Making the most of your college visit
Showing a “demonstrated interest” in a college can make a difference in your application process to many colleges. Aside from grades and test scores, colleges look at many other factors while making holistic reviews of student applications. Demonstrated interest is one of them.
Visiting a school lets them know that you are serious about your application, and it will set you apart from the students who may apply just because it is so easy to do so now with the Common and Coalition Applications.
Students who visit schools are more likely to accept an offer of acceptance than a student who does not, and in the end, accepting great students is what admissions departments are all about!
Seeing what a school really looks and feels like gives you a strong advantage in making your own decisions about choosing a balanced list of schools to which you will want to apply and ultimately attend.
With summer here, many of you will be heading to the Mainland to visit family and friends. If you are a rising junior or senior in high school, it is a great time to visit colleges that you think you might want to attend. It can be expensive to make these trips, so it is key to make the most of the visit.
1) Make sure you sign up for an official tour and information session, and CHECK IN. It is fine to take an informal tour with a friend or family member, and you may get more of the real story about the school that way, but it does not help in showing demonstrated interest if the admissions office does not know you were there.
2) Because you are coming from a long distance, try to plan as many visits as you can in any given geographical region, but know your limits. Don’t try to visit more than two schools in a day. You want to make sure that you are giving each school the attention it deserves and not overload yourself in the process. It is important to plot out your distances in advance and be realistic about what you can do in a day.
3) Try to make an appointment with the admissions counselor for Hawaii. These are usually the folks who are reading your application, and they are often eager to put a face to a name on an application. Have a few questions for them – maybe something specific about your particular academic interest or a program that is unique to the college.
4) If you have time, and classes are offered in the summer, sit in on a class and get a feel for the teaching in your area of interest. You may need to make an arrangement for this through your admissions counselor.
5) Eat in the cafeteria! Food choices at schools can be dramatically different. If you have special eating requirements, make sure that your needs are able to be accommodated. Beyond the food, the cafeteria is a good place to people watch. Look around while you are eating; how are students interacting with each other? Do you feel like you will fit in comfortably?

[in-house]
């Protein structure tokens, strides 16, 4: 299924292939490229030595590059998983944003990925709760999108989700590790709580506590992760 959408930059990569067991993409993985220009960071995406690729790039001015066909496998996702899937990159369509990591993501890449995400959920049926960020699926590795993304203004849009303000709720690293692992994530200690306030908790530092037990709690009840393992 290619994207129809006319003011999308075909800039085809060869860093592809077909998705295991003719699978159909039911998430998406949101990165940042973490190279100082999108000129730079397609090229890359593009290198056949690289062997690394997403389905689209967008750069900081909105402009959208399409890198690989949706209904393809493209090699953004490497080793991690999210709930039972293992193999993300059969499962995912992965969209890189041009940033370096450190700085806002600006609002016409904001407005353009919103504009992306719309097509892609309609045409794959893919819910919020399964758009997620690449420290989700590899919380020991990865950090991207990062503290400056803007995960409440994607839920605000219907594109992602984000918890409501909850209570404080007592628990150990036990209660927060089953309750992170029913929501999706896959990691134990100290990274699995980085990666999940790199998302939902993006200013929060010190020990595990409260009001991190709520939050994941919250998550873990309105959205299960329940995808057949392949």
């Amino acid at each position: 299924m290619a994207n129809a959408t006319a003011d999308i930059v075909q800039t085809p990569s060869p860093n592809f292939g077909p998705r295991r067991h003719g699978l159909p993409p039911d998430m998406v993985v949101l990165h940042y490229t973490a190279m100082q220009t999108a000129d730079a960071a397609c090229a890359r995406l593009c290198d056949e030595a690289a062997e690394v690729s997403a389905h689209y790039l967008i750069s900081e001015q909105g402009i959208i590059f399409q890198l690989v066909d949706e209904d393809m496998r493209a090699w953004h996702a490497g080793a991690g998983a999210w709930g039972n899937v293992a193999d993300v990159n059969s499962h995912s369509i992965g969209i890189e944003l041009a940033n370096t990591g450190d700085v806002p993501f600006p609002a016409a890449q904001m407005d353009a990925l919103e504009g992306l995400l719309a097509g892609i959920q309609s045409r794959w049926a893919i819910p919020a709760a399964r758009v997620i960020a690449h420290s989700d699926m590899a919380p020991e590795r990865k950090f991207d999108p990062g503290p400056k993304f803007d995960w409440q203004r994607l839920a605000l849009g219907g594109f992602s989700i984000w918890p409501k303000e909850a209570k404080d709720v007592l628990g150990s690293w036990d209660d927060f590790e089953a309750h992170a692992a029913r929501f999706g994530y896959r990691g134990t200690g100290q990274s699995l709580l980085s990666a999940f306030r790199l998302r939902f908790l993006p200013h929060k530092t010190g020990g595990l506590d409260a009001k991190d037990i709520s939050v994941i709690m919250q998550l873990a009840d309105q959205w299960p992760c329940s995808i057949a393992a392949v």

6) What is the surrounding area like? Is it in a big city? Out in the country? Is it in a “College Town?” How much does any of this matter to you?
7) Check out the dorms and housing options both on and off campus. Most tours will include a look at a dorm. Ask if the dorm you are seeing is typical of freshman housing. How many students to a room? Is housing guaranteed for freshmen? Is it guaranteed for other years, and if not, what is the typical living situation off-campus? What percent of students live in Greek houses and other fraternal organizations?
8) And finally, think about how far away the school is and how much of an effort it took to get there. Sometimes, students don’t really have a sense of what is required both in time and money to physically get to college. Coming from Maui, your closest out-of-state options are almost 2,400 miles away. That can seem sort of abstract until you get on a plane to get there. Aside from the West Coast, most schools are going to require two or more flights to get there; make sure that feels okay with you.
After you go to a couple of schools, you will start to feel that the tours are all pretty much the same: an enthusiastic student walking backwards, telling you all the great things about their school. Keep your eyes open and be realistic about what is being said. Ask questions and listen to the answers. Make the most of your visits and carefully weigh the options when choosing your list of schools.
Maryanne Hogan is an Independent College Admissions Consultant working with students on Maui. Visit her website, thecollegeauntie.com, for more information or to make an appointment.